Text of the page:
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Cuba Rallies, Advances to Baseball Final

August 25, 2004|From Times Wire Services

Cuba booked its fourth consecutive trip to the Olympic baseball final after rallying in the eighth inning to beat Canada, 8-5, Tuesday in a semifinal game.

The Cubans' opponent today will be Australia, which reached its first gold-medal game after upsetting Japan, 1-0. Canada and Japan will play for the bronze.

Cuba, which has won two gold medals and one silver in baseball since it was reinstated as an Olympic sport for the 1992 Games, scored six runs in the eighth inning after a throwing error by Peter Orr.

Canada scored twice in the bottom of the ninth, and a batted ball that came within inches of a home run that would have tied the score instead became the final out.

Cuban third baseman Michel Enriquez said the back-and-forth game has made the Cuban team stronger.

"This is a young team that felt the pressure of a tough situation and then rose to the occasion, coming through in a difficult time," Enriquez said. "We will give joy to the Cuban people by winning the gold medal."

Japan was the only team to beat Cuba in the preliminary round and came into Athens with a squad made up completely of the best of their pro league. Leaving the field Tuesday, several Japanese players said they felt crushed by the loss.

"Honestly, we really wanted the gold medal, but we lost and now can't get it," shortstop Shinya Miyamoto said. "That is a shock for me."

A single by Australia first baseman Brendan Kingman off right-hander Daisuke Matsuzaka in the sixth inning drove in the game's only run.



Aussie Heal Wins Finale

Shane Heal was carried off the court on his teammates' shoulders after Australia beat New Zealand, 98-80, to finish ninth in the men's tournament.

The four-time Olympian scored 30 points in his last game. Heal, 33, has announced his retirement from basketball.

Serbia and Montenegro, the two-time defending world champion, beat Angola, 85-62, to finish 11th.

In the women's tournament, China beat Japan, 82-63, for ninth place, and Nigeria, making its first appearance at the Olympics, earned its first victory by beating winless South Korea, 68-64, to finish 11th.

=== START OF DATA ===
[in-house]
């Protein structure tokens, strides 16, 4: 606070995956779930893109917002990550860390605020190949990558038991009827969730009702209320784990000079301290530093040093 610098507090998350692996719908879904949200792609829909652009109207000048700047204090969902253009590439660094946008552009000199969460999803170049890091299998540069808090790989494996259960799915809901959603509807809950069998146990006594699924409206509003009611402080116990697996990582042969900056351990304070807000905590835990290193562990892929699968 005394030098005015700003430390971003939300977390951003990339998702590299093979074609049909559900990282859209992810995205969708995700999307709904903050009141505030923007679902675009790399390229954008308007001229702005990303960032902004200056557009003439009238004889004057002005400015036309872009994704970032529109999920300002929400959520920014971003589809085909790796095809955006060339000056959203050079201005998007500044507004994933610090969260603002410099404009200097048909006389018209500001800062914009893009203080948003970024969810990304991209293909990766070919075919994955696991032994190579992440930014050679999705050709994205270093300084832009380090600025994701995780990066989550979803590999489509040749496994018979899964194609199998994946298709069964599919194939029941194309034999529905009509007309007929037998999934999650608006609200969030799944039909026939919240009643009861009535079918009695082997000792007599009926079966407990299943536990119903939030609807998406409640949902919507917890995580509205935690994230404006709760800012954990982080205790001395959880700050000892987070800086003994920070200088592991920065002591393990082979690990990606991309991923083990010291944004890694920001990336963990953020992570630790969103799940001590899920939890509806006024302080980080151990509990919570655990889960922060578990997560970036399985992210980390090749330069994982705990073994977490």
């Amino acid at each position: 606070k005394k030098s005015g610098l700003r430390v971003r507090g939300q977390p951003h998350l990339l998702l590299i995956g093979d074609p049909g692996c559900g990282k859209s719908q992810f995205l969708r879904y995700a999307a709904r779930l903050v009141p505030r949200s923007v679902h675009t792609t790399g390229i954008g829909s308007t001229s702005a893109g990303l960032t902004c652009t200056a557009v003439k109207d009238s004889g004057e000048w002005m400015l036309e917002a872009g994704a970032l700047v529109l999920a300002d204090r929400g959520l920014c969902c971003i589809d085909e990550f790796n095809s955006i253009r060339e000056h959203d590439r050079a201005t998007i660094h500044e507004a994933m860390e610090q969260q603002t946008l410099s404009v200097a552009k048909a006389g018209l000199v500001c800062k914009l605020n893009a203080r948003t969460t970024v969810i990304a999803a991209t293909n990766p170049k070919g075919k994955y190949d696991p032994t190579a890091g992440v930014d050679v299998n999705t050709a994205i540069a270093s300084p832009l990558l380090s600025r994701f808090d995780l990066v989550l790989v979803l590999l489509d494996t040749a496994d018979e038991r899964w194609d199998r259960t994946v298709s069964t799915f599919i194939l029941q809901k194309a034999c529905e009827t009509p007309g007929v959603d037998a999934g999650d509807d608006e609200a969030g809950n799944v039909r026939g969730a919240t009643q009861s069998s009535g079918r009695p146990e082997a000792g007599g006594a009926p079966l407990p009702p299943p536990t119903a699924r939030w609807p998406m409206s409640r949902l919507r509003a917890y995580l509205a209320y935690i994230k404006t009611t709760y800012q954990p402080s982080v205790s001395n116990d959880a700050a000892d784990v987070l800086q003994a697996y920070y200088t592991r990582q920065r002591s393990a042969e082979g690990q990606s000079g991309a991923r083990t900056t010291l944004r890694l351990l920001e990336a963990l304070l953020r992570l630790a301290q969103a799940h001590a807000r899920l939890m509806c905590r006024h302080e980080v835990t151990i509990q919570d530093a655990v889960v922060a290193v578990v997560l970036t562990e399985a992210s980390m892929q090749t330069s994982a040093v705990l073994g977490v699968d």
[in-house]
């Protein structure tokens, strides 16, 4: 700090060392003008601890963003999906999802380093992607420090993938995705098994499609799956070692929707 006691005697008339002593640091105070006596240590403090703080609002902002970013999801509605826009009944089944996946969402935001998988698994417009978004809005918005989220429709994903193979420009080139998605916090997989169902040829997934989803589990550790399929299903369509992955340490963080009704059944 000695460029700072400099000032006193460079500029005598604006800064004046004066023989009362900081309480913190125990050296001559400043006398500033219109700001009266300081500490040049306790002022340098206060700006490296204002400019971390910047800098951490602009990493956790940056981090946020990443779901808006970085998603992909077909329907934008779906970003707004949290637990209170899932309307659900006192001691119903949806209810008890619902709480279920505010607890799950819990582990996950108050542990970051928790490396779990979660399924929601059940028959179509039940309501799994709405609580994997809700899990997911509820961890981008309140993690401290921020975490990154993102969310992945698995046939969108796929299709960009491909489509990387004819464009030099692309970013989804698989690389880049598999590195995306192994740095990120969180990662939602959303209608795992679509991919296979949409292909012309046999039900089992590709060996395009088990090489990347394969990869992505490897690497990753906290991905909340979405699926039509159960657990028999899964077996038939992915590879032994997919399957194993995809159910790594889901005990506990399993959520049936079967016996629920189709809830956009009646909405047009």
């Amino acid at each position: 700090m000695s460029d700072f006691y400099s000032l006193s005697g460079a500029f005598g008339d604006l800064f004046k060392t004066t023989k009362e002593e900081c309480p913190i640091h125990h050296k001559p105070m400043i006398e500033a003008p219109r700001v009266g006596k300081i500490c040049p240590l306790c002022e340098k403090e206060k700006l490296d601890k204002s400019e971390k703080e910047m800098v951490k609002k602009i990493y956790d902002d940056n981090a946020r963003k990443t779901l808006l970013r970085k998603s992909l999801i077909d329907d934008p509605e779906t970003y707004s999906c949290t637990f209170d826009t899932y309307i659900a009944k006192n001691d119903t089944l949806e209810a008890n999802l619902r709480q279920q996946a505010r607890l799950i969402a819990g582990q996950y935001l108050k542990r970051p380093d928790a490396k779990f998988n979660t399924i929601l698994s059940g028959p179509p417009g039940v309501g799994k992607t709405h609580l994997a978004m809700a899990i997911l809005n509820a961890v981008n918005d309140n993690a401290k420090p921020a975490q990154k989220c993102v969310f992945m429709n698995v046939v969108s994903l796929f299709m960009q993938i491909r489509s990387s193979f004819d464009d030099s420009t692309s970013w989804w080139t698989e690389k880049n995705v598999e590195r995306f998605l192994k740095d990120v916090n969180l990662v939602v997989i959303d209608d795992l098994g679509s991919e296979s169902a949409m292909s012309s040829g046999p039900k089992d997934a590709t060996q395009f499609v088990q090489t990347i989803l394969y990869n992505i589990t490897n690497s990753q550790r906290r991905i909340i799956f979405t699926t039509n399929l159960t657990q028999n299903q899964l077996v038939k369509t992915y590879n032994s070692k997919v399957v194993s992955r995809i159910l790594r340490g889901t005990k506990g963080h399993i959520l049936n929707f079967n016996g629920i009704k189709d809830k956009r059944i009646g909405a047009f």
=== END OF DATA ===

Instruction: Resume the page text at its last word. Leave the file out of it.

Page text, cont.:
Canada Wins First Gold

Veteran Lori-Ann Muenzer became the first Canadian in history to win an Olympic cycling gold medal. Muenzer, 38, and the oldest female cyclist at these Olympics, swept Russia's Tamilla Abassova, 17 years her junior, in the best-of-three final of the women's sprint.

Canadian cyclists had previously won 10 Olympic medals -- five silver, five bronze.

Muenzer lost her first race of the day, falling to Australia's Anna Meares in the opening round of the best-of-three semifinals. She followed that up with four consecutive victories on her way to the gold medal.

Meares, who set a world record in winning the time trial gold medal earlier at these Olympics, won the bronze.

Australian Ryan Bayley powered his way to the men's sprint gold medal, rallying for a 2-1 victory over world champion Theo Bos of the Netherlands.

Germany's Rene Wolff won the bronze.

In the day's other final, unheralded 19-year-old Mikhail Ignatyev won gold for Russia in the men's points race. Defending Olympic champion Joan Llaneras of Spain took silver and German veteran Guido Fulst won bronze.



China Wins Again

The Americans are plunging toward a dismal performance at the Olympic diving pool, still in search of their first medal of the Games after getting blanked again in the men's three-meter springboard.

Peng Bo won China's third consecutive gold medal in the event, holding off Canadian teenager Alexandre Despatie and four-time Olympian Dmitri Sautin of Russia.

Troy Dumais, the lone U.S. diver to make the final, started the night in sixth -- and finished there. He climbed to fourth with a strong opening dive but couldn't follow it up. He wound up matching his sixth-place finish from four years ago and says he'll return in 2008.

"My job is not done," said the 24-year-old from Ventura. "My goal is to win a medal at the Olympics.

"I'll fight until I get one."

The Americans are facing the possibility of their first Olympic diving shutout since 1912. The U.S. divers aren't considered strong medal contenders in the two remaining events.



Cayard in Contention

American Paul Cayard kept himself in medal contention, rallying yet again to finish sixth in the lone Star class race.

Cayard, from Kentfield, Calif., is tied for third with Denmark's Niklas Holm with 26 points after six of 11 races.

Americans Tim Wadlow and Pete Spaulding appeared to have sailed themselves out of medal contention with finishes of 10th and 11th before winning the day's third race.

The crews from Spain, Ukraine and Britain appear to have locked up the medals. The final race is Thursday.



Hungarian Sets Record

Ferenc Gyurkovics of Hungary set an Olympic record by raising 429 pounds in the snatch while getting the silver medal in men's 231-pound weightlifting.

Gyurkovics broke the record of 423 1/2 pounds, a standard established to reflect the current weights being lifted in international competition.

Dmitry Berestov of Russia took the gold medal with a total of 935 pounds, 11 pounds more than Gyurkovics in the overall competition.

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